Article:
Stewardship in Pine River Watershed

Posted: Tuesday, August 10, 2021
Landowners and community and funding partners are making stewardship possible.

CATTLE EXCLUSION PROJECT IN HURON-KINLOSS HELPS PREVENT SEDIMENT FROM REACHING WATERCOURSES – The Pine River Watershed Initiative Network (PRWIN), working with a local landowner and community and funding partners, completed a cattle crossing project in spring of 2021 to fence livestock out of the banks of the river and to reduce erosion and the potential for nutrient loss that could end up in a stream or Lake Huron. The PRWIN Network also reforested the project site with seedlings. 

Pine River Watershed Initiative Network (PRWIN) and partners complete cattle exclusion fencing project in Township of Huron-Kinloss

Pine River is one of the six priority areas along Lake Huron’s southeast shore. The Pine River Watershed Initiative Network (PRWIN) has partnered successfully, for more than 15 years, with local landowners and funders to implement on-the-ground projects to improve habitat and water quality in the Pine River Watershed on the eastern shores of Lake Huron.

The Pine River Watershed Initiative Network completed a cattle exclusion fencing project, in the Township of Huron-Kinloss, in spring of 2021. 

A crossing now protects the riverbed and banks, as livestock pass through, and prevents sediment from being stirred up by animal activity. Livestock are fenced out of the banks of the river or stream and are only allowed access at the installed crossing. 

This helps to reduce nutrient inputs to the environment of the Lake Huron-Georgian Bay Watershed and advance monitoring of agricultural best management practices (BMPs). This project will help to address potential threats to water quality and to improve water quality and ecosystem health in the Pine River watershed. This project site was reforested with seedlings. To date, PRWIN has installed 11 kilometres of fencing along the Pine River Watershed.

The Network’s spring project was funded by the Ontario Ministry of the Environment, Conservation and Parks (MECP) through Great Lakes improvement programs. Also, this funding and local sponsorships supported tree planting sites in Huron-Kinloss.

The PRWIN Network’s recent tree planting projects provided more than 6,000 seedlings at its reforestation sites. The seedlings included Red Maple; White Cedar; White Spruce; Norway Spruce; White Oak; Black Walnut; and Black Cherry.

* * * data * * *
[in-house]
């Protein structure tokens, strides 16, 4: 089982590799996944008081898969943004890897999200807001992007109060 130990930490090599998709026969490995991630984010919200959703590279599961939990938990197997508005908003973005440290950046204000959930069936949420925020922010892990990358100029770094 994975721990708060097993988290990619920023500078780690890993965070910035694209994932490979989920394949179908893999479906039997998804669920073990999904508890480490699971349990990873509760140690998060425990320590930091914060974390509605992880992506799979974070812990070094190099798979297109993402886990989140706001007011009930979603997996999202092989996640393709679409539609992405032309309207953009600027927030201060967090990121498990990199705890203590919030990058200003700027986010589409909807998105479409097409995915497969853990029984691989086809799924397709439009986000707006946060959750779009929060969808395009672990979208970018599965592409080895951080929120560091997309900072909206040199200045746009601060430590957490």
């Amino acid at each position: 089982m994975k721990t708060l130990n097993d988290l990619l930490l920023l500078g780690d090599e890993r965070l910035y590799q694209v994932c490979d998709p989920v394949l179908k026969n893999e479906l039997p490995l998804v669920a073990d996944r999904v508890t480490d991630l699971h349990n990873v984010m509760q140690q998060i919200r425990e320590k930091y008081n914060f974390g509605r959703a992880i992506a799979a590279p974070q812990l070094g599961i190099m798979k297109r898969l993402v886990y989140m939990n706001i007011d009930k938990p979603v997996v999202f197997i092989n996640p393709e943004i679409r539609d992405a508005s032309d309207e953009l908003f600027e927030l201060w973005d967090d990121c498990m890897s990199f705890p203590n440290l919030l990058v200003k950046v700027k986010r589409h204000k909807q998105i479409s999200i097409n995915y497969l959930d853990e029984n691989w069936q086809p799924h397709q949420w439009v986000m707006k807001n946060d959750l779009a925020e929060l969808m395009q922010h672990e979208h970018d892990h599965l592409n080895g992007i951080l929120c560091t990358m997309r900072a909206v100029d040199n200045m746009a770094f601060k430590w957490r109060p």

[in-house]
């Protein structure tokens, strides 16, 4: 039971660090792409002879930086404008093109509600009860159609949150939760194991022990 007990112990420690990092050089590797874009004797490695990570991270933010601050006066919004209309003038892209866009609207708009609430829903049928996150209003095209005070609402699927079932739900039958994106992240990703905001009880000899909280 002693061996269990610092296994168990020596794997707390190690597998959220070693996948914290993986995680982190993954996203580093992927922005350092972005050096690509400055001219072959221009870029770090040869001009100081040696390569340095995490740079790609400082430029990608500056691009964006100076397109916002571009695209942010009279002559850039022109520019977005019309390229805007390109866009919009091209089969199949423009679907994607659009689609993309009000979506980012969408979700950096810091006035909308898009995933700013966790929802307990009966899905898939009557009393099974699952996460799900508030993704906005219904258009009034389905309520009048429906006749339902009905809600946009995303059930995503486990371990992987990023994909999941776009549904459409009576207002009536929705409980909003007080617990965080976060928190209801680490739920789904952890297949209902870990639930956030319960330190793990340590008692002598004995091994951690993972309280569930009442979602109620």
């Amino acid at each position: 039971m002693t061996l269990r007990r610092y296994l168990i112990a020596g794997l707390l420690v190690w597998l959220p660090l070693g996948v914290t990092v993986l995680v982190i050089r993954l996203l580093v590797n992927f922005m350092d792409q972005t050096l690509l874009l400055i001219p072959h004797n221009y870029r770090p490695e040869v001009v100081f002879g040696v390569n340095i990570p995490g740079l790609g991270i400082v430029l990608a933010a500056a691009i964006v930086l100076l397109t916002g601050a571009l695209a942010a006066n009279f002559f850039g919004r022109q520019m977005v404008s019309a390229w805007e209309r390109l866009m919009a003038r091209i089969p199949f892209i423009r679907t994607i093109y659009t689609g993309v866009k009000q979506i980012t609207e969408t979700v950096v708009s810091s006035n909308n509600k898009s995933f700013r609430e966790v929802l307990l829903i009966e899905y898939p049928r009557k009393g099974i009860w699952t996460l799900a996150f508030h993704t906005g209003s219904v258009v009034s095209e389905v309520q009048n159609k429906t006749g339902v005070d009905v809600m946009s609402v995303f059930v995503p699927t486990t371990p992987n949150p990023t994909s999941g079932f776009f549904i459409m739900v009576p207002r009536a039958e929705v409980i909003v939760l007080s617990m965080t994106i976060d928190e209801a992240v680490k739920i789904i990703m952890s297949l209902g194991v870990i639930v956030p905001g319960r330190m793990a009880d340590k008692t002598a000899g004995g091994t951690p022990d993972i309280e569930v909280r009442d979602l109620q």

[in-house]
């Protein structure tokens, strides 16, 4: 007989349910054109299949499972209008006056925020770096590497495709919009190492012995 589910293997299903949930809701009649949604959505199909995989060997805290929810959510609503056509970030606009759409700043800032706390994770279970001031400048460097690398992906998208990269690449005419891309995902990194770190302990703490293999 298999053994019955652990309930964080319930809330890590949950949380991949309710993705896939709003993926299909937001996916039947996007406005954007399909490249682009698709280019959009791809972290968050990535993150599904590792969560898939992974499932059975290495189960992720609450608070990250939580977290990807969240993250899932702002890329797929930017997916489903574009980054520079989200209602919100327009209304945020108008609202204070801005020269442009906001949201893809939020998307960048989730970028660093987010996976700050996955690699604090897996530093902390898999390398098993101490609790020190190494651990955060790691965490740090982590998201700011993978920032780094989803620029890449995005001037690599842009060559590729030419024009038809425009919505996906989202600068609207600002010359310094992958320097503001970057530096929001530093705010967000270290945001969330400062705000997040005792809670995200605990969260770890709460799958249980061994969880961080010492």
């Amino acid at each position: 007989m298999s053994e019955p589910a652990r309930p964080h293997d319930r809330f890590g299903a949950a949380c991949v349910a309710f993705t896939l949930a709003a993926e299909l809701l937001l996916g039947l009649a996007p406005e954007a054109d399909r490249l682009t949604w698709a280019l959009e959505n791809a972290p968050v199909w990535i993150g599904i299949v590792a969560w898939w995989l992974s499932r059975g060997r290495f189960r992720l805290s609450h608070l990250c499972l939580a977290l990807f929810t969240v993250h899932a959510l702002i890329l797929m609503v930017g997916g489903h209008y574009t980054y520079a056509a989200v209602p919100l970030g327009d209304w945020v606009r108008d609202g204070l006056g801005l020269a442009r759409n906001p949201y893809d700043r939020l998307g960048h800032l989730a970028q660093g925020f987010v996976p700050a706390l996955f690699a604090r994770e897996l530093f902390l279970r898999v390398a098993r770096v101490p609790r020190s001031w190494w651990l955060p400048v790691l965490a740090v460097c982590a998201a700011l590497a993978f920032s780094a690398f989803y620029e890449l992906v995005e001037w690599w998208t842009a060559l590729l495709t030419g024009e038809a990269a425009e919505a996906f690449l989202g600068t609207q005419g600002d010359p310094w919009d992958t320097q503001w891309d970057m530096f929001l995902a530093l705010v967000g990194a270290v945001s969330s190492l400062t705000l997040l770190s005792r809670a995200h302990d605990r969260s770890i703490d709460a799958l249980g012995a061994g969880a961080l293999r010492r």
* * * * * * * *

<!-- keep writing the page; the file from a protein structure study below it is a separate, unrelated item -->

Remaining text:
The Pine River Watershed Initiative Network would like to thank its directors and volunteers for their time and efforts to complete the reforestation sites. They also send out a special thank you to Maitland Valley Conservation Authority for sourcing the seedlings.

Due to public health restrictions during the COVID-19 coronavirus pandemic, PRWIN had to cancel its annual 4-H Volunteer Tree Planting Day, in 2021, for the second year in a row. “We miss our partnership and friendship with this group of children and their families, planting trees in our watershed,” said Julie Thompson, PRWIN Office Manager. “We also miss connecting with the For Our Youth Horticultural Group Members meeting at our McLarty Environmental Study Area.”

The Pine River Watershed Initiative Network has received a number of awards in recognition of their work protecting Pine River and Lake Huron. These awards include the Ontario Power Generation Environmental Award (2017); the CKNX 920 AM FAB Award (2013); and the Minister’s Award for Environmental Excellence (2012).

“We are well-known for helping to take care of our watershed and we love our community,” said Thompson. “We welcome projects from local landowners and we have developed a close relationship with them.”

If you are in the Pine River Watershed and feel your land and community could benefit, please email or phone 519-395-5538 to find out more. Berms, tree planting, cattle crossing and wetlands are the majority of project requests.
Funding support helps make projects possible.
FUNDING SUPPORT HELPS MAKE PROJECTS POSSIBLE – The spring project, in 2021, to create a cattle crossing to keep livestock off the banks and to reduce erosion and nutrient loss was possible thanks to the participating Pine River landowner as well as funding from the Ontario Ministry of the Environment, Conservation and Parks.